Why Milk Soaps?
Soaps enriched with milk are creamier than those made with water, and milk’s natural fats, vitamins, minerals, proteins, and other nutrients provides skin-renewing moisture and nourishment.
How Your Skin & Scalp Absorbs Topical Nutrients
Have you ever seen a nicotine patch and wonder how they work for smokers trying to quit? Or how merely touching a toxic yet brightly colored tree frog can lead to death? It’s because your skin and scalp absorbs what you put on it!
Your skin is your body’s largest organ by far, with a total average area of about 20 square feet! That’s a lot of avenues for nutrients to reach your body… or for you to get slowly poisoned by toxic body products. The good news is Perma-Earth offers some of the best body care products in the world to feed your hair and skin from the outside-in.
Nutrients follow three pathways through the skin, according to the CDC.
Intercellular pathways. As the name implies, there are spaces in between your skin’s cells. Nutrients may follow these pathways deeper into the skin. Along the way, your skin’s outer layer may absorb some of the nutrients in our buttermilk soaps, such as Vitamin D3, Retinol-A, Alpha-Hydroxy Protein Acids, and more beauty-promoting goodies!
Permeation. Nutrients may pass from cell to cell in your epidermis. When the outermost cells take on some nutrients, they could pass some of those to the next cells behind the outer ones.
Hair follicles and glands. Nutrients that permeate slowly into your skin may reach the hair follicles or glands deeper into your skin’s layers. This represents the hardest way your skin can absorb nutrients because your follicles are much deeper in the skin.
Since natural milk soap is a natural product recognized as safe by the body, it can be absorbed that much deeper and easier. The famously beautiful Queen Cleopatra knew this as she used to bath in donkey’s buttermilk daily!
We use traditional buttermilk in our body products, which is simply cultured raw milk straight from the animal, in our case, a cow. Our cow sources produce very high fat whole buttermilk, much higher fat than any other milk. This is one reason why we choose cow’s milk over goat’s, sheep, or any other milk.
Fats are what protect the skin, keeping it nourished, healthy-looking, and moisturized. Many vitamins are only soluble or bioavailable with a fat attachment, making some nutrients completely useless without sufficient fats for your body to utilize them.
Buttermilk in particular is high in multiple different proteins, like yoghurt too! Buttermilk and yoghurt are very similar in fact, but farm-fresh raw buttermilk is higher in many different proteins versus store-bought buttermilk or yoghurt. Store-bought yoghurt or buttermilk is usually pasteurized (destroys proteins) and cultured with only one or two different probiotics.
Farm-fresh, raw yoghurt or buttermilk can have dozens of naturally-occurring probiotics along with many alpha-hydroxy acids like lactic acid, which promote cell renewable and rejuvenation of beauty factors such as brightness, tone, and complexion maintenance. Buttermilk is higher in lactic acid than any other milk – another reason why we choose to use it instead of any other milk.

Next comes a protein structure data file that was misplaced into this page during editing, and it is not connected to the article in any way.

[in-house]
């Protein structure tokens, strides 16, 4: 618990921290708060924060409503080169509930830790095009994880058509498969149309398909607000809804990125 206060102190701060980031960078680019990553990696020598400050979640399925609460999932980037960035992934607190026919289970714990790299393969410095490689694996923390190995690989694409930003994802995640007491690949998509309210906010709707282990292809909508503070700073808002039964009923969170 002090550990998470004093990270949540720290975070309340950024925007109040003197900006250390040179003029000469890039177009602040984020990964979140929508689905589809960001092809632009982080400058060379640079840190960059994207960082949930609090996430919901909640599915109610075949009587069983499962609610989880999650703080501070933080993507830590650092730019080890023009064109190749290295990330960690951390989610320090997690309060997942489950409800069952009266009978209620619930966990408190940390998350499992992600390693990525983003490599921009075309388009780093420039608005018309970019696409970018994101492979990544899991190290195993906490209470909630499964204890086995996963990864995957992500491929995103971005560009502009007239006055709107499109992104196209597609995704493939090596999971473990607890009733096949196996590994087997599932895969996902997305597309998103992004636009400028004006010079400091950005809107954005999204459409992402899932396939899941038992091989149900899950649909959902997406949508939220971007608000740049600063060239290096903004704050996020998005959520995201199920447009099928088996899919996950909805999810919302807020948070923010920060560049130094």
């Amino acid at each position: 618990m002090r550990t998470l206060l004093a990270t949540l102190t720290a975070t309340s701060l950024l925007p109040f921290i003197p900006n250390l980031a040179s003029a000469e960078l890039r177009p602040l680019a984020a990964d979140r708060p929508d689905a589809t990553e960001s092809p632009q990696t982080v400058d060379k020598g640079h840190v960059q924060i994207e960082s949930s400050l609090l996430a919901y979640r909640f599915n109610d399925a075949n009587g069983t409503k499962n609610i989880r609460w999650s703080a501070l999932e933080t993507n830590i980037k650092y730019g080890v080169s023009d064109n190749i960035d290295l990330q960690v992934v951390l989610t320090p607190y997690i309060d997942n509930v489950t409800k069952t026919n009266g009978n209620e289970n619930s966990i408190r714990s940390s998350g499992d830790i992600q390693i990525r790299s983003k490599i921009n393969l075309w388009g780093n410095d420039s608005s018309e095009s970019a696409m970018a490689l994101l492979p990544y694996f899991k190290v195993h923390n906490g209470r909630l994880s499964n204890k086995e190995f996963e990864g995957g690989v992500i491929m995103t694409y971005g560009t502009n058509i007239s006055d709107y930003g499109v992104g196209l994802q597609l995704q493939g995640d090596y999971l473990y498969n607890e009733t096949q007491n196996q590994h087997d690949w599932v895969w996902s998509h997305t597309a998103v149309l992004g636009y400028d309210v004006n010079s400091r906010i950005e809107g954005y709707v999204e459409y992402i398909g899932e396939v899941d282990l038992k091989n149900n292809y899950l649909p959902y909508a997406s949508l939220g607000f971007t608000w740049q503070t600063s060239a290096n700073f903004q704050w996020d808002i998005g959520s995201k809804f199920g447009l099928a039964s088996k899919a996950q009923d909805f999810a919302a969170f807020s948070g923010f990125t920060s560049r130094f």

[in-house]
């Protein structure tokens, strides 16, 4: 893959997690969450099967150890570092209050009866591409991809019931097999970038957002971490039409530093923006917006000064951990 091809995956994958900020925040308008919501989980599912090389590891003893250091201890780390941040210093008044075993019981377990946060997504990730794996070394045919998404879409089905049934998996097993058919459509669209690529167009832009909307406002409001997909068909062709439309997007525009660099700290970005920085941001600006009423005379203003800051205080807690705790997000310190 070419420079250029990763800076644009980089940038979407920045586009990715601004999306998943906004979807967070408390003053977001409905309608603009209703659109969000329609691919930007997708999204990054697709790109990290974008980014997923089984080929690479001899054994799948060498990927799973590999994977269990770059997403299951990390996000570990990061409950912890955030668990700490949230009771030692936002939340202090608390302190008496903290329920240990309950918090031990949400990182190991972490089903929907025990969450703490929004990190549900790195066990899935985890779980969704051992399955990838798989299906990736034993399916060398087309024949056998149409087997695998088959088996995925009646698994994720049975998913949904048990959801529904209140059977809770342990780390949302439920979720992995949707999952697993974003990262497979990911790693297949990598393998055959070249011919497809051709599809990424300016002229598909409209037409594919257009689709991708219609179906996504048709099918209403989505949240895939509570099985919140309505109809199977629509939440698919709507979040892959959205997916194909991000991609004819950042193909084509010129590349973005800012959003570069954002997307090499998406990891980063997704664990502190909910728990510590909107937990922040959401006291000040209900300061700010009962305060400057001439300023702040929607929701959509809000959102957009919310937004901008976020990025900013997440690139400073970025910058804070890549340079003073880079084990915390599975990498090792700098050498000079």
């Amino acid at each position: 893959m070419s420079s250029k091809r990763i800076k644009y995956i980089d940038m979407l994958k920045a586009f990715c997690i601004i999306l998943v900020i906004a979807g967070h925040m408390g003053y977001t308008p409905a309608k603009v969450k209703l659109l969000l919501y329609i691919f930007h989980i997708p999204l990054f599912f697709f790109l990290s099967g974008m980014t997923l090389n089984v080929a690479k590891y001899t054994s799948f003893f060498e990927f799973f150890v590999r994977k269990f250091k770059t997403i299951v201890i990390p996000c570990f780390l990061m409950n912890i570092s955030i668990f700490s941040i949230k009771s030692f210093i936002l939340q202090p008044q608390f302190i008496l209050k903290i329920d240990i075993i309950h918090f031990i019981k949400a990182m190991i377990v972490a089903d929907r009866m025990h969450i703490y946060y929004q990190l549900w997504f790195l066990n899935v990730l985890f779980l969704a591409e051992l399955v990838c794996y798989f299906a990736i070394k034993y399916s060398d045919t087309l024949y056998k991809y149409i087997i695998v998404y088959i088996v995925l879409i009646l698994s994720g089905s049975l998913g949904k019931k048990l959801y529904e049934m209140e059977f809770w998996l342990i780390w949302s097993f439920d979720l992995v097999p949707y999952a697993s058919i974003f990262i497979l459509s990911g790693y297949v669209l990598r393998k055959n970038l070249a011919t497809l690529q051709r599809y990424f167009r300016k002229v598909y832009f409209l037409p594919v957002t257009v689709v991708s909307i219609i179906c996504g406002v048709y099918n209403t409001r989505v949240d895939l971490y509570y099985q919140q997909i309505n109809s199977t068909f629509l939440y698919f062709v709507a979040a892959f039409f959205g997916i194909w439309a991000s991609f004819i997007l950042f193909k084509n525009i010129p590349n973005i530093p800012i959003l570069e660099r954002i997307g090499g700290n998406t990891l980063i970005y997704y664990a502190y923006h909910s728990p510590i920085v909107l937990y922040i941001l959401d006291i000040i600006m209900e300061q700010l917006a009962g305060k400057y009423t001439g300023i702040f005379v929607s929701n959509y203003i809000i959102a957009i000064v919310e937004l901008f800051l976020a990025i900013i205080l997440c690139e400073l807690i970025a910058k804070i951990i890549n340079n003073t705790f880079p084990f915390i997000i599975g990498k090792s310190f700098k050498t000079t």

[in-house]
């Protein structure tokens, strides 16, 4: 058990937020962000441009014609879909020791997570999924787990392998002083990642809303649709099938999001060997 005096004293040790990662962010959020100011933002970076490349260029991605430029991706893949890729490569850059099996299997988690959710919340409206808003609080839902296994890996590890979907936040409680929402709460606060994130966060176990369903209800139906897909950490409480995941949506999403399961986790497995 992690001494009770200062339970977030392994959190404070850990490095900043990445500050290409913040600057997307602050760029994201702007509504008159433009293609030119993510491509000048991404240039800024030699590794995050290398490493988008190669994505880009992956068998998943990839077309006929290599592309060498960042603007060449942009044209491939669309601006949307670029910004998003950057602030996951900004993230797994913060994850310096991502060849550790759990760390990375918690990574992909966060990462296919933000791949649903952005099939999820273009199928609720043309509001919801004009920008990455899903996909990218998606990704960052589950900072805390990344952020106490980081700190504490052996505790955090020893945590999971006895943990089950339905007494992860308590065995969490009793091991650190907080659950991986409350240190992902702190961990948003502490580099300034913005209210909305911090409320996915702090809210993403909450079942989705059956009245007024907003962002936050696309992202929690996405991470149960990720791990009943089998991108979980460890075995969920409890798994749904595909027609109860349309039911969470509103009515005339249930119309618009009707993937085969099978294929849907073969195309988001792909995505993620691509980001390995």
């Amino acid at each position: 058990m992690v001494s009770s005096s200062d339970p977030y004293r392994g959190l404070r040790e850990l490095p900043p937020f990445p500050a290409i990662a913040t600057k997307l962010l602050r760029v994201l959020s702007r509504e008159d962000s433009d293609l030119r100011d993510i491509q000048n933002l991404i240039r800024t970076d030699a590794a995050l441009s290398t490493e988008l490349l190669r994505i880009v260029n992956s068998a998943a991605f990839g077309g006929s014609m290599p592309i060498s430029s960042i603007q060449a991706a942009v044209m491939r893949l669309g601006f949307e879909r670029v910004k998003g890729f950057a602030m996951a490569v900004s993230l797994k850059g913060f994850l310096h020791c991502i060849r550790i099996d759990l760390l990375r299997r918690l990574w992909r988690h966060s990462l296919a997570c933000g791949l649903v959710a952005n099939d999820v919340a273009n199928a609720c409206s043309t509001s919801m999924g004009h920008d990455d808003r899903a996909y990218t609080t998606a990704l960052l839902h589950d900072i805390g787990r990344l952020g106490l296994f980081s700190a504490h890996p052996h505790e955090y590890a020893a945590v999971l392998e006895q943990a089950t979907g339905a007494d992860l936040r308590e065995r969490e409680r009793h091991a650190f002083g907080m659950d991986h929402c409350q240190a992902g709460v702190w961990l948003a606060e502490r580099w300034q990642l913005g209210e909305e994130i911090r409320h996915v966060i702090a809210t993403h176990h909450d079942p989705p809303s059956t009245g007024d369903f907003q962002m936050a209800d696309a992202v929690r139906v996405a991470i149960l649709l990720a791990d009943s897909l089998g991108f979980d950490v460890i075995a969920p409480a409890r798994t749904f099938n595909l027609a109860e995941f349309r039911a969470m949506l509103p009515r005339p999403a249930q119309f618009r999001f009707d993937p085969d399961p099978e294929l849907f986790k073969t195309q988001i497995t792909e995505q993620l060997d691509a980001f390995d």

Cow’s Milk Vs…
These days, the dairy aisle is saturated with options—and we don’t just mean 2 percent or whole. There’s soy, almond, cashew, rice, oat, hemp, camel…you get the idea. In a world full of milks (and mylks), it can be overwhelming to educate yourself on which is better?
As many have stated before us, the original milk (real animal’s milk) is top tier in terms of nutrient profile perfection, density, quantity, and quality of complete proteins, fats, vitamins and minerals – plant “mylks” just cannot compare.
Can’t you turn any raw animal’s milk into a cultured buttermilk? Yes you can, but let’s summarize.
Our source of cow’s milk is higher in fat than any other local and freshly available milk we have found, which is important for skin and scalp health, assisting in nutrient absorption and utilization.
Milk once cultured into buttermilk is higher in lactic acid than any other fresh milk. This also helps to lower the pH of products the buttermilk is added to – making them more gentle and beneficial for the skin and scalp.
Nutrient Profiles of Milks
You know the saying that milk is the nearest-to-perfect food? They weren’t lying.
Milk is considered a “complete protein,” meaning it contains all nine of the essential amino acids necessary for your body to function at an optimal level, plus all of the essential Omega 3, 6, & 9 fatty acids in balanced proportions.
And buttermilk is even better!
Nutrient Profile of Whole Buttermilk in 1 cup (8 fl oz):
- Fats: 8 grams
- Omegas 3, 6, 9
- Proteins: 8 grams
- Retinol-A (Vitamin A): 115 UG, 17% of the Daily Value (DV)
- Calcium: 282 mg, 28% DV
- Sodium: 257 mg, 17% DV